The United States Supreme Court decided this week that purchasers of apps through the Apple App Store have standing under federal antitrust law to bring a class-action lawsuit against the tech giant.

The Sherman Antitrust Act makes it unlawful for any person to “monopolize, or attempt to monopolize, or combine or conspire with any other

A change in the rules for Oscar eligibility proposed by the Academy of Motion Pictures Arts and Sciences (AMPAS) may violate antitrust laws, according to the Department of Justice.

At issue is whether feature-length films produced by streaming services like Netflix should be eligible for Oscar consideration, even though they don’t have a significant theatrical

Just over a year ago, the U.S. Court of Appeals for the Federal Circuit held that a century-old ban prohibiting the United States Patent and Trademark Office (PTO) from registering “scandalous” and “immoral” trademarks violates the First Amendment.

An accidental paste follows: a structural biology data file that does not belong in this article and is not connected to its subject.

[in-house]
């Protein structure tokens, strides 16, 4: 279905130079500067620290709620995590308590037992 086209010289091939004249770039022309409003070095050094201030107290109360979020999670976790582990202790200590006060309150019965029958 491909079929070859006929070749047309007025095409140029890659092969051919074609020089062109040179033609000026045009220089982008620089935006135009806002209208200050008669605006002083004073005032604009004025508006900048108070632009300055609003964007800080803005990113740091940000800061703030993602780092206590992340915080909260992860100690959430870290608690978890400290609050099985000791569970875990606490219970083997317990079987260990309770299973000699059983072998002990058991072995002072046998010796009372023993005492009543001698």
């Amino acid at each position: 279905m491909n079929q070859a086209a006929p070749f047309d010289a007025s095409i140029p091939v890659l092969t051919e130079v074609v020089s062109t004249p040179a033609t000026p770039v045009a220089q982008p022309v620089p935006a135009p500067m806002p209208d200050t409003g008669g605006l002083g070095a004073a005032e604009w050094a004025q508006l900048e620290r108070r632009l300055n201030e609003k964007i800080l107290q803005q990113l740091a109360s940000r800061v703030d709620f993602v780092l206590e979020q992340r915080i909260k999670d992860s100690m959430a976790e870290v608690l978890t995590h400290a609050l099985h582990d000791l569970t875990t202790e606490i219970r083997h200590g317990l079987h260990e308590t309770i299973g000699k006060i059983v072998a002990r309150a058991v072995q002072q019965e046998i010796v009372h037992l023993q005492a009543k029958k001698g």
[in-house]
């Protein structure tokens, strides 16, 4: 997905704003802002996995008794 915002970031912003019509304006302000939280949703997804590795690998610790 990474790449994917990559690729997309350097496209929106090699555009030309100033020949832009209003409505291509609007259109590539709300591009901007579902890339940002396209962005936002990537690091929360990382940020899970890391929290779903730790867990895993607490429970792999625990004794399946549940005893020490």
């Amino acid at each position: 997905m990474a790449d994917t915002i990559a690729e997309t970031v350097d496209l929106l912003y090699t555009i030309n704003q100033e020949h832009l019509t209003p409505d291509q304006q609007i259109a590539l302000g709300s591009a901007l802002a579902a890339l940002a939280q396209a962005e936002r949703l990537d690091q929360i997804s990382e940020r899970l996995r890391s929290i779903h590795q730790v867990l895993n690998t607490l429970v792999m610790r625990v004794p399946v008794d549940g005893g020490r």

Last week, the Supreme Court granted certiorari to determine whether they agree that the so-called “Scandalous Clause”

The U.S. Court of Appeals for the Fourth Circuit ruled last week that deceptive editing in Katie Couric’s gun violence documentary did not rise to the level of a defamatory statement to support a defamation action.

The suit centers on a twelve-second clip in the documentary, Under the Gun.  The film concerns gun policy

In dueling motions for summary judgment over copyright infringement claims, The Warhol Foundation butts heads with a photographer whose photo was a source for Warhol’s “Prince Series.”

Lynn Goldsmith is a self-described “rock and roll photographer” who has been photographing music legends since the early 1970s. The photograph in question was from a 1981 shoot